Starting a garden in the late summer may be challenging. Flower and vegetable seeds require a perfect combination of oxygen, water, and sunlight. The hot, dry ground can stress plants and make it harder for them to germinate, and the cold overnight temperatures later in the year can be harmful or even deadly for your plants. Even with the additional challenges, gardening in the late summer remains achievable. Late-summer gardening may require extra precautions, but it’s worth the effort.
Here are three tips to help your garden succeed in the summer:
- Keep Your Soil Moist: Especially in the summer heat, keeping your planting soil moist when the seeds are young is vital. Water frequently when your seeds are germinating to keep the soil moist but not soggy. Overwatering can cause the young seeds to rot, while underwatering can prevent them from growing. A spray bottle or a watering can with a fine mist can help you avoid disturbing the sprouts. Keep the soil consistently moist until the seedlings are about two inches tall, then water less frequently.
- Give Your Plants a Break From the Heat: Covering planter boxes with shade cloth can help keep your soil moist during germination. Shade cloth will reduce the soil’s temperature and UV exposure, helping prevent it from drying out. By relieving your plants from the direct sun, you can reduce the amount they need to be watered, which can be excessive in Utah’s summer heat. The shade cloth will also help protect the plants from wind and other potentially harmful weather.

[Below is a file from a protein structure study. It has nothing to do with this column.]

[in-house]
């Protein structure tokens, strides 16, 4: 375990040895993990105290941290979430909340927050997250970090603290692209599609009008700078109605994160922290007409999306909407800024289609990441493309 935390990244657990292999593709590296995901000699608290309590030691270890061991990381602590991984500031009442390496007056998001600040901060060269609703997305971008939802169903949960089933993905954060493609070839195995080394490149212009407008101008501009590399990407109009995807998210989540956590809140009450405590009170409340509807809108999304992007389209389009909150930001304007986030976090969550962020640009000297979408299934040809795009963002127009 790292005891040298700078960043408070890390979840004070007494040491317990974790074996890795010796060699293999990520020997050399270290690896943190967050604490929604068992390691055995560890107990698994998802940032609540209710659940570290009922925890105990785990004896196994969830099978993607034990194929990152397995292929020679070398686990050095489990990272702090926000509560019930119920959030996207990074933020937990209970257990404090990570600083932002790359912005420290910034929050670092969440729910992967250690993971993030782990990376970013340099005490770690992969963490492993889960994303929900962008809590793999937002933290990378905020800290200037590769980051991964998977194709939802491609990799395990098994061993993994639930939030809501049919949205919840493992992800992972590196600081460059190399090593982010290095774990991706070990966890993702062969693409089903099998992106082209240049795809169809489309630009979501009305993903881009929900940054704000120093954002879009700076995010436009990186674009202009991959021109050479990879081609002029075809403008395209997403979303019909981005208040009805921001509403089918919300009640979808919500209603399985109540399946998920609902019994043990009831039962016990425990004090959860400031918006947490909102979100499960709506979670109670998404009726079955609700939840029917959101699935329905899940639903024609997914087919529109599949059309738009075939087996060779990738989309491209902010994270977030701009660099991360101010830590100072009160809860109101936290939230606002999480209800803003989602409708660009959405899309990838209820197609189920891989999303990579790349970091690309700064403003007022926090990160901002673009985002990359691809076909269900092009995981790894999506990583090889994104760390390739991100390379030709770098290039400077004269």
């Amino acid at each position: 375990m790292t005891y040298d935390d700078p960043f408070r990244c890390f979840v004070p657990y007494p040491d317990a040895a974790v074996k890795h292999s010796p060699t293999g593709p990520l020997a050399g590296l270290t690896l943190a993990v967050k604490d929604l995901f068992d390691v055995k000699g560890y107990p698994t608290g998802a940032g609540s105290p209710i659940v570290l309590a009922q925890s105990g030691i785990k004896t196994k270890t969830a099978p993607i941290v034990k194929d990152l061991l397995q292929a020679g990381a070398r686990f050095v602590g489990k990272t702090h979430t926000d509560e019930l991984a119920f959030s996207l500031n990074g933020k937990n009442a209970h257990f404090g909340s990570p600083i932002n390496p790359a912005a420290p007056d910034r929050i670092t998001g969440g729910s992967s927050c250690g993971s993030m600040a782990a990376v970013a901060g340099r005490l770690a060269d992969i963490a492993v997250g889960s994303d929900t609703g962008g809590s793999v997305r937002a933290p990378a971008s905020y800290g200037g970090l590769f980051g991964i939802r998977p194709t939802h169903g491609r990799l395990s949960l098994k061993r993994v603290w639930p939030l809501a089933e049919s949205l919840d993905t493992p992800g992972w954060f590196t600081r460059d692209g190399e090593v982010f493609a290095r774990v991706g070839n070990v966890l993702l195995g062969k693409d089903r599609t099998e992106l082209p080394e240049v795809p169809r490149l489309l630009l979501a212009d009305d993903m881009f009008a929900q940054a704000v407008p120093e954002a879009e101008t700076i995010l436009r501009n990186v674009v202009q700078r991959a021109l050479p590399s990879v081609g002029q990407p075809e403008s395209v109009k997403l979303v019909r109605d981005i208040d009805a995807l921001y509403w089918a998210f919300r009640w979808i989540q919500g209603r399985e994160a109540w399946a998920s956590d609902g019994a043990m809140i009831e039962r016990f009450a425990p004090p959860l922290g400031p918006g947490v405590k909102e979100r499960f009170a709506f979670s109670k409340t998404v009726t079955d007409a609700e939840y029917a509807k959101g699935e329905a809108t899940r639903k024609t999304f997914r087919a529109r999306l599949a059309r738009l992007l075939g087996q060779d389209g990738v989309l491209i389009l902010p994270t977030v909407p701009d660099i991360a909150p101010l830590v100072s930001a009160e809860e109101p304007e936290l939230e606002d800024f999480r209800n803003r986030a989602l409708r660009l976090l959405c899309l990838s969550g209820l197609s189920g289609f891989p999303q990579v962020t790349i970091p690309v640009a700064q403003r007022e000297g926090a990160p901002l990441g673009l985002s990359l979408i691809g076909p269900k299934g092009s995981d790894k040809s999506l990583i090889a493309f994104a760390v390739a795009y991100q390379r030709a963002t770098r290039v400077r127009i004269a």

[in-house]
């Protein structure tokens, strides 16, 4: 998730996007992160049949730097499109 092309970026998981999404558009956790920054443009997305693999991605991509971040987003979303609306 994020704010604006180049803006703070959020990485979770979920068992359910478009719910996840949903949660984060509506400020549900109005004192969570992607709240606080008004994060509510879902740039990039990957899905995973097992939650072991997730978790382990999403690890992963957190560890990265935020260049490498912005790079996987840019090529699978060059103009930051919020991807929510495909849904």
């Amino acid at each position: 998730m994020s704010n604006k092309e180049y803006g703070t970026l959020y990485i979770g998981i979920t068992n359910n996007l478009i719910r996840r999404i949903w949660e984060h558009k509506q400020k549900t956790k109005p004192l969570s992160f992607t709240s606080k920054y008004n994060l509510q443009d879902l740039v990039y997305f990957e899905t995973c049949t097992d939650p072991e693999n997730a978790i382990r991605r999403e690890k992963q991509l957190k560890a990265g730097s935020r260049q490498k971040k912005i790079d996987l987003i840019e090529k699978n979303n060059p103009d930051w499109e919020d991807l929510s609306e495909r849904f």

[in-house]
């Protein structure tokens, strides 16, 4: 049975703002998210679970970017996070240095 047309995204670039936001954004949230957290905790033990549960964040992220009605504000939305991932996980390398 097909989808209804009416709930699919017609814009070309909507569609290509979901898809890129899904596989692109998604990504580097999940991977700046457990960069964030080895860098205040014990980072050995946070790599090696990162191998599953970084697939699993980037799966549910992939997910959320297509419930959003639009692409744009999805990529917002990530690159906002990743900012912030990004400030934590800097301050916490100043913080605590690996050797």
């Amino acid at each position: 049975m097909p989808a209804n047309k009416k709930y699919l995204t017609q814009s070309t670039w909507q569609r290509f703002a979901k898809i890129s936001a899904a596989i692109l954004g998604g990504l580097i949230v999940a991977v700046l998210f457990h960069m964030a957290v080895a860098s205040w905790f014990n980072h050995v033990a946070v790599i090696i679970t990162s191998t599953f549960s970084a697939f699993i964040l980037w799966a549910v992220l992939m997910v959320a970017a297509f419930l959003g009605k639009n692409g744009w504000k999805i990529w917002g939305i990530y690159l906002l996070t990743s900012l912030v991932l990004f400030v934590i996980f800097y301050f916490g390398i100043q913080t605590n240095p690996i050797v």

- Use Frost Protection When Necessary: Like shade cloth, using frost protection is a great way to protect your plants from harsh conditions. A single overnight frost can kill most vegetables, so watching the forecast and taking action before it’s too late for your plants is essential. One approach to frost protection combines garden hoops and protective material, like plastic or burlap. Pitching a miniature tent for your vulnerable plants can protect them from overnight frosts or snowfall in the late autumn.
Gardening in the late summer may offer an extra challenge, but it is worth the effort. It’s an enriching way for children and adults to get outside and personal with nature. You can enjoy a bountiful harvest from your late-summer garden with a little planning and effort. So get out there and start planting!
If you want a little extra help and advice, Thanksgiving Point offers numerous gardening classes and learning opportunities on campus. Ashton Gardens offers a weekly program called Cultivating Kids where kids can get their hands dirty while learning gardening basics. Adults can join one of the free guided walks as well, where they can learn about the Ashton Gardens and the plants within. Choose between the Garden Walk or the Tree Walk depending on your interests or needs and ask questions about what plants work best in the Utah climate.
Gardening is a great way to promote natural learning in your children. It can teach them about science, math, and nature. It can also help them develop responsibility, patience, and problem-solving skills. Gardening is an excellent option if you’re looking for a fun and educational activity for your kids as the summertime winds down.